Jessica Fino 22 Feb 2018 10:48am

Workplace discrimination costs UK £127bn per year

Discrimination based on gender, ethnicity and sexual orientation leads to £127bn in lost output

The average 20% gender pay gap in favour of men alone costs the UK £123bn in lost output, a Centre for Economics and Business Research (Cebr) report, commissioned by workplace wellbeing organisation INvovle has found.

Moreover, £2.6bn is being lost as a result of discrimination against ethnic minorities. The report found white people earn on average £67-£209 more per week than similarly qualified individuals of a different ethnic background. While £2bn is lost to discrimination over sexual orientation.

Cebr said that the most diverse workplaces, in terms of gender, ethnicity and sexual orientation, are 12% more likely to outperform industry averages than the least diverse businesses.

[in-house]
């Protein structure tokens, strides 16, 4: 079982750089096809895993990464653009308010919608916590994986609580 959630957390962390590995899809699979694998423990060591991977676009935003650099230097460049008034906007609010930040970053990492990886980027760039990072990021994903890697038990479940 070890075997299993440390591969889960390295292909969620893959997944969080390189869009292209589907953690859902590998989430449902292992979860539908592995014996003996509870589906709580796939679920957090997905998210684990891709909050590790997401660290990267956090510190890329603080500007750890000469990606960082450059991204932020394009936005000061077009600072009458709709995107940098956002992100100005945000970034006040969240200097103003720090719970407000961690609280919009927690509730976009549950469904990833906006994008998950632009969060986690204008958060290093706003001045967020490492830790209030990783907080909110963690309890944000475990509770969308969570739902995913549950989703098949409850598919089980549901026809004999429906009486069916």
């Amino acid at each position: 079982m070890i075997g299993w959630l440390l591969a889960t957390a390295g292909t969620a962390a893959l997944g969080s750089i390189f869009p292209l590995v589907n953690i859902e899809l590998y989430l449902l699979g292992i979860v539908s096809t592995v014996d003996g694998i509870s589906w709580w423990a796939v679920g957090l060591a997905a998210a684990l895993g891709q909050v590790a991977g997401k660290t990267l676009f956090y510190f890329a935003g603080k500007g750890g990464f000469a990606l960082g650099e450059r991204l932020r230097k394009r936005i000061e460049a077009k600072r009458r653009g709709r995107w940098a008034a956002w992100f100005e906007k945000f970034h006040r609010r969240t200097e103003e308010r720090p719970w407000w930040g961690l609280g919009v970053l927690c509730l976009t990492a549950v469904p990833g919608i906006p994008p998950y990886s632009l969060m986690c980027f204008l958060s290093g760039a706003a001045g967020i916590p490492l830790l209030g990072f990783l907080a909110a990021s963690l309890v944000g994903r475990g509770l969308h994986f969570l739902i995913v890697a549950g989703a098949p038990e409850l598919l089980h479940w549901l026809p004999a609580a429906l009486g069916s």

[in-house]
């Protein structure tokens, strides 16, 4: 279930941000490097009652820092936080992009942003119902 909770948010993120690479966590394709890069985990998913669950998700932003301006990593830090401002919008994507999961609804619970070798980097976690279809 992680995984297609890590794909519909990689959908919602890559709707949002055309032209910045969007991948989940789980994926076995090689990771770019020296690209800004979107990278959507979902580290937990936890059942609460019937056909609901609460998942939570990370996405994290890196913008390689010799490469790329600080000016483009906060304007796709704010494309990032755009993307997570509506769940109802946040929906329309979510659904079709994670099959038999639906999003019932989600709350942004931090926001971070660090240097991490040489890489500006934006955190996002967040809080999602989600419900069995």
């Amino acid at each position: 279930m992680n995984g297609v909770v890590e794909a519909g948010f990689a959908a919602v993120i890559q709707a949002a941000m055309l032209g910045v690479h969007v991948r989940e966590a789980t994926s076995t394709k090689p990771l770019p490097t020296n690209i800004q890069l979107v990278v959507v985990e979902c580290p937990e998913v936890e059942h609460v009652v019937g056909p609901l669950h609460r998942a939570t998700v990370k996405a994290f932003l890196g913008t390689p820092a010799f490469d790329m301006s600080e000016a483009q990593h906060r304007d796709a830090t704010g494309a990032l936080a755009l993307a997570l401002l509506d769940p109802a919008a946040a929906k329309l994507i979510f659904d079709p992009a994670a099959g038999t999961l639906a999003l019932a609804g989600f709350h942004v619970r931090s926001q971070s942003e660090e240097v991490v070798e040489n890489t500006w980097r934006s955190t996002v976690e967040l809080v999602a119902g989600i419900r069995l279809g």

They found that companies with a well-developed diversity policy outperformed the national industry average by 15%.

After analysing 517 businesses, the research found a strong correlation between diversity and financial performance.

Christian Jaccarini, economist at Cebr, said, “Firms seeking a competitive advantage ought to consider both how they can achieve a more diverse workforce and what pro-diversity policies they can put in place, as our research shows that the most diverse firms and the most pro-diversity firms are more likely to be top performers in their industries.

“Similarly, although the UK is more diverse than ever, discrimination is still costing the economy enormously. In fact, our upper-bound estimate finds that UK GDP would be around 7% higher if workplace discrimination based on gender, sexual orientation and ethnicity was eliminated. At the economy’s current rate, that growth would take just under four years to achieve.”

Cebr said the main economic problem resulting from discrimination in the workplace is an underutilisation of human resource, through lower productivity and wages.